Last updated: July 16. 2013 5:45PM - 2405 Views

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Jody Hartle wears a lot of different hats. She runs a successful farm, bakery and cookery and serves on the Surry Farmers Market Board - all while teaching at Surry Community College.

Hartle runs Barking Coyote Farm and Barking Coyote Bakery and Cookery with her husband. The farm is in Wilkes County while the bakery is in Elkin.

She has lived in the Clingman area since 1973. She and her husband bought their farm in 1994 but only recently made the farm a source of income when her schedule with SCC went from 12 months to nine per year.

The Barking Coyote is home to 120 free-range chickens, with their coop known as the “Chick Inn.” Their eggs are added to the large number of produce that is grown on the farm.

Cherry, pear, apple, fig, peach, pecan and walnut trees stand on the property. Zucchini, asparagus, heirloom tomatoes, rhubarb and garlic are all grown in the fields, and an aviary of bees rounds out the assortment of products from the farm.

Blackberries, strawberries and blueberries are also produced on the farm.

Hartle said the farm produces about 1,200 bushels of blueberries - 10 gallons of blueberries a day.

The blueberries take up most of the summer days, then in the afternoons the rest of the crops are tended to.

The Barking Coyote is not “certified” organic, but the owners do try to keep pesticides to a bare minimum and do not spray during harvesting time. Also, the pesticides would kill the bees from Hartle’s aviaries as they try to gather pollen.

The bakery produces artisan breads, pastries, bagels, cakes, fruit tarts, cookies and cakes. Jams, marmalade, chutneys, relishes, pickles and salsas are also up for sale.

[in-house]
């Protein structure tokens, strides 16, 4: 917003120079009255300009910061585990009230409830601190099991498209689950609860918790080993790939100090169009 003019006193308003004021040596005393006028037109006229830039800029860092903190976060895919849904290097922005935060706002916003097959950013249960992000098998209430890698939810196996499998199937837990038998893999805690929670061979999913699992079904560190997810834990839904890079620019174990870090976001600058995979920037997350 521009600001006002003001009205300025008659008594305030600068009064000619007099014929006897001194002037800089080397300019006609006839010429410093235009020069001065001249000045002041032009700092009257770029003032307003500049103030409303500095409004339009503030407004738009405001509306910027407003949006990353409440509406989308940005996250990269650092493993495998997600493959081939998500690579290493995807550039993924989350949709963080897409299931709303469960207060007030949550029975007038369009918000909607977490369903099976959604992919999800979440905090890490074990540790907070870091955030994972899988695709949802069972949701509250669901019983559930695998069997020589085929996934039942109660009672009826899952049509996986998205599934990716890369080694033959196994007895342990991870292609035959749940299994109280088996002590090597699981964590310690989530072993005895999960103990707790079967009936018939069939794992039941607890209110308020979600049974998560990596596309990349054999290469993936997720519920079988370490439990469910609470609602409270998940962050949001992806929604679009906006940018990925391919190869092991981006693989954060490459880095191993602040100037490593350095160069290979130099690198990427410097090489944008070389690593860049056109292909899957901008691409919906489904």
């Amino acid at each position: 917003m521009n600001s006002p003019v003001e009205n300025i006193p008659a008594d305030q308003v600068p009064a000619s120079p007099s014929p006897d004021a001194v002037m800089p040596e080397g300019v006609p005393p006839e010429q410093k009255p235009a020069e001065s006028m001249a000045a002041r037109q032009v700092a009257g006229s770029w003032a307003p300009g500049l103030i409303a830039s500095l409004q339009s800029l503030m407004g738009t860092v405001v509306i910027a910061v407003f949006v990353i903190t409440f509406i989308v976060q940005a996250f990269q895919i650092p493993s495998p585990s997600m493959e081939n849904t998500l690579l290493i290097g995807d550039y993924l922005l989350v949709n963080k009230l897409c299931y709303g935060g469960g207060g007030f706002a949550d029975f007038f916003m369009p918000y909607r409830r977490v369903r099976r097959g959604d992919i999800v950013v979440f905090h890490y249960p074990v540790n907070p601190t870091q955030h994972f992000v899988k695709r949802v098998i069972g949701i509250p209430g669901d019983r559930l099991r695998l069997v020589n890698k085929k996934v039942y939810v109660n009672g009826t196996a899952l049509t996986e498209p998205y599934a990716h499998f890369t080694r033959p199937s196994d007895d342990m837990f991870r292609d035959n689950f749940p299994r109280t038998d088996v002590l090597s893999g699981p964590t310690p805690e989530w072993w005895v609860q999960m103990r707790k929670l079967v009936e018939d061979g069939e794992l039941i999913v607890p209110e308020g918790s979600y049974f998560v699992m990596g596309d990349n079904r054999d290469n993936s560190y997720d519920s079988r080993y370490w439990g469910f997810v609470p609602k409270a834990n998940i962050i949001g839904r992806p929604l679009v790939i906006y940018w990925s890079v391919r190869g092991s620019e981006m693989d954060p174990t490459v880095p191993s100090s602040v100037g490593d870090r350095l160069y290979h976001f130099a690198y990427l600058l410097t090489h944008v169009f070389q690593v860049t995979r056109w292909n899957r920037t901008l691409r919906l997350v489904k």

Currently the farm and bakery sell their goods only through farmers markets like the Elkin Farmers Market every Saturday from 9 a.m. to noon. She also attends the markets in Pilot Mountain, Mount Airy and in Clemmons.

She and her family split the earnings from their efforts into thirds to keep the children’s interest in the farm - one third for her son, one for her daughter, and the remaining third for her and for her husband.

She’s also the professor of a totally new degree at SCC. Digital Media Technology begins in the fall of 2013 and takes Hartle out of the simulation and game design major and makes her the lead instructor of the new major.

The program is one of only four in the state that will offer students to take the major - and the only one focusing on instructional design - designing simulations for companies to practice with.

The program can cater to corporate, medical and educational requirements for simulators.

Hartle said this kind of technology was set to be the next big thing. Students will not be limited to just this type of technology even if it will be SCC’s main focus.

The same software used in the simulation and game design will be included in the new program, allowing the college to use much of the same technology while giving students an entirely new use for it.

There is also overlap between areas like graphic design and other design programs.

In the future SCC hopes to partner with universities like Appalachian State, East Carolina and UNC - Asheville to allow students to transfer their two-year degree to a four-year university.

Pre-registration is ongoing through the summer.

To contact Taylor Pardue call 336-835-1513 ext. 15, or email him at tpardue@civitasmedia.com.

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